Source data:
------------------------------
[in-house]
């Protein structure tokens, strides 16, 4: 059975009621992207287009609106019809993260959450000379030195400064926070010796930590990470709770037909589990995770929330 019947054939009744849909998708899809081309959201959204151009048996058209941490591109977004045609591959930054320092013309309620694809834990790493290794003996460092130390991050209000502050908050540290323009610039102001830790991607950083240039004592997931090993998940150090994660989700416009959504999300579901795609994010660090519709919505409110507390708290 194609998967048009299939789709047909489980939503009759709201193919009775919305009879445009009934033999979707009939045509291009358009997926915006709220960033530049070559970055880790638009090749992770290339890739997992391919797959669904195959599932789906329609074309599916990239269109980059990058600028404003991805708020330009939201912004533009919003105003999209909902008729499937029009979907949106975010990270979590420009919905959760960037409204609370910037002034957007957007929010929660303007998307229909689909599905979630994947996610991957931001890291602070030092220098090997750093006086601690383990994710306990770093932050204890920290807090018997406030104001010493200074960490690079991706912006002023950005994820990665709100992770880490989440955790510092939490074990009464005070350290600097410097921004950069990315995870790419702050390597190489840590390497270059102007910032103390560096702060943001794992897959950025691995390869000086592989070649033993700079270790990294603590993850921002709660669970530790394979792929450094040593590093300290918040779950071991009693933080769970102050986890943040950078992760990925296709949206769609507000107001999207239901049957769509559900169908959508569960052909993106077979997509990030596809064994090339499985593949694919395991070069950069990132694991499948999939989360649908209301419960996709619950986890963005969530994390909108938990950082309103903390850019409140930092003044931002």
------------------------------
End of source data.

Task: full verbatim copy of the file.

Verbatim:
[in-house]
């Protein structure tokens, strides 16, 4: 059975009621992207287009609106019809993260959450000379030195400064926070010796930590990470709770037909589990995770929330 019947054939009744849909998708899809081309959201959204151009048996058209941490591109977004045609591959930054320092013309309620694809834990790493290794003996460092130390991050209000502050908050540290323009610039102001830790991607950083240039004592997931090993998940150090994660989700416009959504999300579901795609994010660090519709919505409110507390708290 194609998967048009299939789709047909489980939503009759709201193919009775919305009879445009009934033999979707009939045509291009358009997926915006709220960033530049070559970055880790638009090749992770290339890739997992391919797959669904195959599932789906329609074309599916990239269109980059990058600028404003991805708020330009939201912004533009919003105003999209909902008729499937029009979907949106975010990270979590420009919905959760960037409204609370910037002034957007957007929010929660303007998307229909689909599905979630994947996610991957931001890291602070030092220098090997750093006086601690383990994710306990770093932050204890920290807090018997406030104001010493200074960490690079991706912006002023950005994820990665709100992770880490989440955790510092939490074990009464005070350290600097410097921004950069990315995870790419702050390597190489840590390497270059102007910032103390560096702060943001794992897959950025691995390869000086592989070649033993700079270790990294603590993850921002709660669970530790394979792929450094040593590093300290918040779950071991009693933080769970102050986890943040950078992760990925296709949206769609507000107001999207239901049957769509559900169908959508569960052909993106077979997509990030596809064994090339499985593949694919395991070069950069990132694991499948999939989360649908209301419960996709619950986890963005969530994390909108938990950082309103903390850019409140930092003044931002």